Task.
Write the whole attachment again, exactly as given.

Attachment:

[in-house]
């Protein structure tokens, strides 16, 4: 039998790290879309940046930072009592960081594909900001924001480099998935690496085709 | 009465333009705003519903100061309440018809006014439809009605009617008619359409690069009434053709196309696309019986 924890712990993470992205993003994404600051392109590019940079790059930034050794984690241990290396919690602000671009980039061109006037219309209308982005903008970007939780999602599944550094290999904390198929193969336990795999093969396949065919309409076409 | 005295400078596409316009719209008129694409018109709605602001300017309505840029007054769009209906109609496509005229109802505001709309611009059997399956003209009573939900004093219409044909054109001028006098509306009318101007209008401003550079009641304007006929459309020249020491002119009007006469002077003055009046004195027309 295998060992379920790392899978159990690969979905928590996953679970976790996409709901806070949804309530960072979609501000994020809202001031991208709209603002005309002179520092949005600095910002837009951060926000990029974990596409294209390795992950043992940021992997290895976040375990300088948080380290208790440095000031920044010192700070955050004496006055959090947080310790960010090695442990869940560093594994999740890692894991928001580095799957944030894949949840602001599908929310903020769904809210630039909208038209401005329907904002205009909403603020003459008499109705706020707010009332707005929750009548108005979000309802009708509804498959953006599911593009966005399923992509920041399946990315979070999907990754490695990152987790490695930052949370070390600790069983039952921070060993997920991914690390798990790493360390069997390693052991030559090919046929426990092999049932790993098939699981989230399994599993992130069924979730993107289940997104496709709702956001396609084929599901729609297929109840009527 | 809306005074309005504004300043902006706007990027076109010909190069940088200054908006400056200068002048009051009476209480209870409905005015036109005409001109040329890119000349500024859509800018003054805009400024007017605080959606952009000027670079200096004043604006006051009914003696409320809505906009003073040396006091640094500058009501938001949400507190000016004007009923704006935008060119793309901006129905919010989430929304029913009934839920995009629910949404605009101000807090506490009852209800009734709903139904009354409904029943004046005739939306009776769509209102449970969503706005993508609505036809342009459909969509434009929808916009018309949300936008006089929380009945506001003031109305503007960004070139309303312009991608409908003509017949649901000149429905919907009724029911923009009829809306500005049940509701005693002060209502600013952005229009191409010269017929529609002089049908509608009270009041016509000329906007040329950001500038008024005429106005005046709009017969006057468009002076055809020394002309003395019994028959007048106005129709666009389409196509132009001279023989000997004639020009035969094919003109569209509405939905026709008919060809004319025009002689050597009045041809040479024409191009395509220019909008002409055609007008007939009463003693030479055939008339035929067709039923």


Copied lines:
[in-house]
């Protein structure tokens, strides 16, 4: 039998790290879309940046930072009592960081594909900001924001480099998935690496085709 | 009465333009705003519903100061309440018809006014439809009605009617008619359409690069009434053709196309696309019986 924890712990993470992205993003994404600051392109590019940079790059930034050794984690241990290396919690602000671009980039061109006037219309209308982005903008970007939780999602599944550094290999904390198929193969336990795999093969396949065919309409076409 | 005295400078596409316009719209008129694409018109709605602001300017309505840029007054769009209906109609496509005229109802505001709309611009059997399956003209009573939900004093219409044909054109001028006098509306009318101007209008401003550079009641304007006929459309020249020491002119009007006469002077003055009046004195027309 295998060992379920790392899978159990690969979905928590996953679970976790996409709901806070949804309530960072979609501000994020809202001031991208709209603002005309002179520092949005600095910002837009951060926000990029974990596409294209390795992950043992940021992997290895976040375990300088948080380290208790440095000031920044010192700070955050004496006055959090947080310790960010090695442990869940560093594994999740890692894991928001580095799957944030894949949840602001599908929310903020769904809210630039909208038209401005329907904002205009909403603020003459008499109705706020707010009332707005929750009548108005979000309802009708509804498959953006599911593009966005399923992509920041399946990315979070999907990754490695990152987790490695930052949370070390600790069983039952921070060993997920991914690390798990790493360390069997390693052991030559090919046929426990092999049932790993098939699981989230399994599993992130069924979730993107289940997104496709709702956001396609084929599901729609297929109840009527 | 809306005074309005504004300043902006706007990027076109010909190069940088200054908006400056200068002048009051009476209480209870409905005015036109005409001109040329890119000349500024859509800018003054805009400024007017605080959606952009000027670079200096004043604006006051009914003696409320809505906009003073040396006091640094500058009501938001949400507190000016004007009923704006935008060119793309901006129905919010989430929304029913009934839920995009629910949404605009101000807090506490009852209800009734709903139904009354409904029943004046005739939306009776769509209102449970969503706005993508609505036809342009459909969509434009929808916009018309949300936008006089929380009945506001003031109305503007960004070139309303312009991608409908003509017949649901000149429905919907009724029911923009009829809306500005049940509701005693002060209502600013952005229009191409010269017929529609002089049908509608009270009041016509000329906007040329950001500038008024005429106005005046709009017969006057468009002076055809020394002309003395019994028959007048106005129709666009389409196509132009001279023989000997004639020009035969094919003109569209509405939905026709008919060809004319025009002689050597009045041809040479024409191009395509220019909008002409055609007008007939009463003693030479055939008339035929067709039923």